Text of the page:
The recent release of Ah Boys to Men II has done a good job of resurrecting awareness around the theme of young Singaporean boys coming of age during their time in National Service. However, all the way back in 1987, Michael Chiang’s Army Daze was the first truly original and ground-breaking script to examine the lives of adolescents going through basic military training.

Army Daze is a touching comedy that follows the story of five young men as they go through National Service; written so that any Singaporean can find elements of their own truths in the antics of Malcolm, Ah Beng, Johari, Krishna and Kenny. It’s a tale that has really stood the test of time, too – first published as a book in 1985, it became a bestseller and spurred the development of the first full-length stage play in 1987, which featured 18 sold out shows. Returning for three major runs between 1990 and 2006, it was revamped last year for a fourth run to celebrate its 25th anniversary, and proved once again so popular that it’s back for a 2013 run!

The latest version of the production has been injected with both a star cast and a musical element, as it will feature original songs composed by songwriter-producer Don Richmond. Directed by Beatrice Chia-Richmond and produced by Annie Peck, this production brings with it an exciting new combination of fresh blood alongside well-known actors – expect to spot some of Singapore’s better known TV faces such as Dennis Chew from Aunty Lucy, and the cheeky-faced Chua Enlai from the anarchic satire show The Noose.

The story remains one that is both simple and effective. Five main characters, all with individual characteristics and personalities, are thrown together in the high-pressure new reality of Basic Military Training. Through the silly antics, it’s possible to recognize a whole host of Singaporean stereotypes – a diverse yet familiar group of characters allow us to laugh at ourselves while perhaps questioning the way we respond to each other.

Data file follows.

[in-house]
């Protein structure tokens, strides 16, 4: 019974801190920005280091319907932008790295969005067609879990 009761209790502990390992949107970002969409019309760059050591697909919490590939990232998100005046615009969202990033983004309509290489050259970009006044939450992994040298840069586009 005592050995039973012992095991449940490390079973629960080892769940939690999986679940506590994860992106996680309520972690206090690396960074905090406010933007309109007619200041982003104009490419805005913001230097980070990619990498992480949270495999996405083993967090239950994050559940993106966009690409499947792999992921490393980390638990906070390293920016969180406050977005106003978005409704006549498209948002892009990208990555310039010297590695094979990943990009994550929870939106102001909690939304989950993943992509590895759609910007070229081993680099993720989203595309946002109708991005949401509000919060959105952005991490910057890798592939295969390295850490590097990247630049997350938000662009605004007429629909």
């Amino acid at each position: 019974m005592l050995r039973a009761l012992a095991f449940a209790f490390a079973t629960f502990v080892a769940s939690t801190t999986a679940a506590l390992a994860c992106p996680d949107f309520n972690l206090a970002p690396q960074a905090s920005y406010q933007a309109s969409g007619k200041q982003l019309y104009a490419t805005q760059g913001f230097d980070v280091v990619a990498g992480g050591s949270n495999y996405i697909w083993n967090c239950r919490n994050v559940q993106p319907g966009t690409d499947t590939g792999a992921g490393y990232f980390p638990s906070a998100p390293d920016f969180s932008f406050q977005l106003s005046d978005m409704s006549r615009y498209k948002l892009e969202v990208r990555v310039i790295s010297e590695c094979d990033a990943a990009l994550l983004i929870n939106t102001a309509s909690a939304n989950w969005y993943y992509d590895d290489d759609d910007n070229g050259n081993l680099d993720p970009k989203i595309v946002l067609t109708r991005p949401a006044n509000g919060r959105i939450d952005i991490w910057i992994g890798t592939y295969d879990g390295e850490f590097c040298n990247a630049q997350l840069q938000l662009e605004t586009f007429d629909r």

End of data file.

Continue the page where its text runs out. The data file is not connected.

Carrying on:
Chiang is currently enjoying a period of success with both the re-running of Army Daze and the showing of his latest new work, High Class. Based on the tradition of romantic comedies back in the 1950s and 60s, he examines the tradition of young women running rings around each other in order to snabble the most eligible husband, set in present-day Singapore and casting a teasing light on the tai-tai stereotype. Unlike fellow playwright Alfian Sa’at’s more provocative and aggressive style of engaging with an audience, Chiang has a subtler way of getting his viewers to think about things differently. The format for High Class is similar to Army Daze in the way it unfolds through five main and distinctive characters, and uses wry humour and shrewd observations to pick out the different types of recognizable characters in Singaporean society. You might also spot a few familiar faces such as Shane Mardjuki, Ebi Shankara and Andrew Lua, who will finish their run with High Class and jump straight into their roles in Army Daze.

For those of you who have not yet caught Michael Chiang’s work in action, we at City Nomads highly recommend going to watch Army Daze. Whether you’re Singaporean with past experience of National Service, or from overseas and just intrigued as to what goes on behind all the green uniforms, you’re in for a comedic treat.

Army Daze will run from the 19th -28th July 2013. With an 8pm show Tuesday – Friday. On Saturday, 3pm & 8pm and a Sunday Matinee at 5pm. Tickets start at $72. You can buy your tickets at SISTIC